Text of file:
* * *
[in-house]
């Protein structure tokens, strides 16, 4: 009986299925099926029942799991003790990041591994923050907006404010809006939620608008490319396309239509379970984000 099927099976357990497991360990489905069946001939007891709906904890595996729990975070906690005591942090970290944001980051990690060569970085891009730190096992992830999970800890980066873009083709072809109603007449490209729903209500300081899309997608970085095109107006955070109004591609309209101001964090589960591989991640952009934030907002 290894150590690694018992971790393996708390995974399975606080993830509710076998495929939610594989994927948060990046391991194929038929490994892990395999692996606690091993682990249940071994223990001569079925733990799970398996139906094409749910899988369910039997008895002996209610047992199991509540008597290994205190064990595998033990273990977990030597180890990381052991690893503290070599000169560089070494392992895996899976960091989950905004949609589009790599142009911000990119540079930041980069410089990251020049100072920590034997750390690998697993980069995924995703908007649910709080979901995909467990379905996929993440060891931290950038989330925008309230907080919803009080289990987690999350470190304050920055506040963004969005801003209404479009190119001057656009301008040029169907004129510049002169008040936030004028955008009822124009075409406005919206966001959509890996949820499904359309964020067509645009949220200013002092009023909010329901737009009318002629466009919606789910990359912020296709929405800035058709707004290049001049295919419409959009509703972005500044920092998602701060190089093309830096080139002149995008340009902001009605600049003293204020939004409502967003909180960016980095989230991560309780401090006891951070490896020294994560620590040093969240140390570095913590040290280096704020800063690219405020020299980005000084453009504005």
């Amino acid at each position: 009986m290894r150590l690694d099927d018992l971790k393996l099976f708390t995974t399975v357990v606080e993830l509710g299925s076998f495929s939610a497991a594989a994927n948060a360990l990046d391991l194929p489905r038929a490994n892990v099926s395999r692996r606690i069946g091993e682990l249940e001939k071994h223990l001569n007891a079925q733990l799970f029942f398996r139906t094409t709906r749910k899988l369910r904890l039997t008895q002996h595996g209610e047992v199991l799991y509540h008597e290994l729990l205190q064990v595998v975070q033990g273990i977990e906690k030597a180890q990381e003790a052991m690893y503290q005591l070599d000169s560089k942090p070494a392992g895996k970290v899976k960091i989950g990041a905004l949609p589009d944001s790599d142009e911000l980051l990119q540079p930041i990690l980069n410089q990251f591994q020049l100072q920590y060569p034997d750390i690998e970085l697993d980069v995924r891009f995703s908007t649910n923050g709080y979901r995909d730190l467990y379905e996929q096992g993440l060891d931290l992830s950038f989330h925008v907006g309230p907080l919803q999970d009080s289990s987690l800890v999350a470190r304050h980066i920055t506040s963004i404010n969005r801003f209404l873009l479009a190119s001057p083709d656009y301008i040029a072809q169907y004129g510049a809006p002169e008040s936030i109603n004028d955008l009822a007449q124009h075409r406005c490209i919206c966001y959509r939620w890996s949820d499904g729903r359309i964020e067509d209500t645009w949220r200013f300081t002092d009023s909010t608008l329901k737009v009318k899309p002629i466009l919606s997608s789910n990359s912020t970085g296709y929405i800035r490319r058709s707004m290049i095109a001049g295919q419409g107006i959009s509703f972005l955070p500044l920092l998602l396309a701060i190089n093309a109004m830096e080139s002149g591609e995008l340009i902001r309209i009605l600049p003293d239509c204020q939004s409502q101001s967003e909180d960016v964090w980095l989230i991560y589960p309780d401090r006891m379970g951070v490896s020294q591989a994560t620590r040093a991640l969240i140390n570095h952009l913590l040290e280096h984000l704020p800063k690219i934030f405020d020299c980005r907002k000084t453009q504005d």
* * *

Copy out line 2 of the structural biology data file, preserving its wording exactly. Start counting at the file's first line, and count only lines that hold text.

């Protein structure tokens, strides 16, 4: 009986299925099926029942799991003790990041591994923050907006404010809006939620608008490319396309239509379970984000 099927099976357990497991360990489905069946001939007891709906904890595996729990975070906690005591942090970290944001980051990690060569970085891009730190096992992830999970800890980066873009083709072809109603007449490209729903209500300081899309997608970085095109107006955070109004591609309209101001964090589960591989991640952009934030907002 290894150590690694018992971790393996708390995974399975606080993830509710076998495929939610594989994927948060990046391991194929038929490994892990395999692996606690091993682990249940071994223990001569079925733990799970398996139906094409749910899988369910039997008895002996209610047992199991509540008597290994205190064990595998033990273990977990030597180890990381052991690893503290070599000169560089070494392992895996899976960091989950905004949609589009790599142009911000990119540079930041980069410089990251020049100072920590034997750390690998697993980069995924995703908007649910709080979901995909467990379905996929993440060891931290950038989330925008309230907080919803009080289990987690999350470190304050920055506040963004969005801003209404479009190119001057656009301008040029169907004129510049002169008040936030004028955008009822124009075409406005919206966001959509890996949820499904359309964020067509645009949220200013002092009023909010329901737009009318002629466009919606789910990359912020296709929405800035058709707004290049001049295919419409959009509703972005500044920092998602701060190089093309830096080139002149995008340009902001009605600049003293204020939004409502967003909180960016980095989230991560309780401090006891951070490896020294994560620590040093969240140390570095913590040290280096704020800063690219405020020299980005000084453009504005």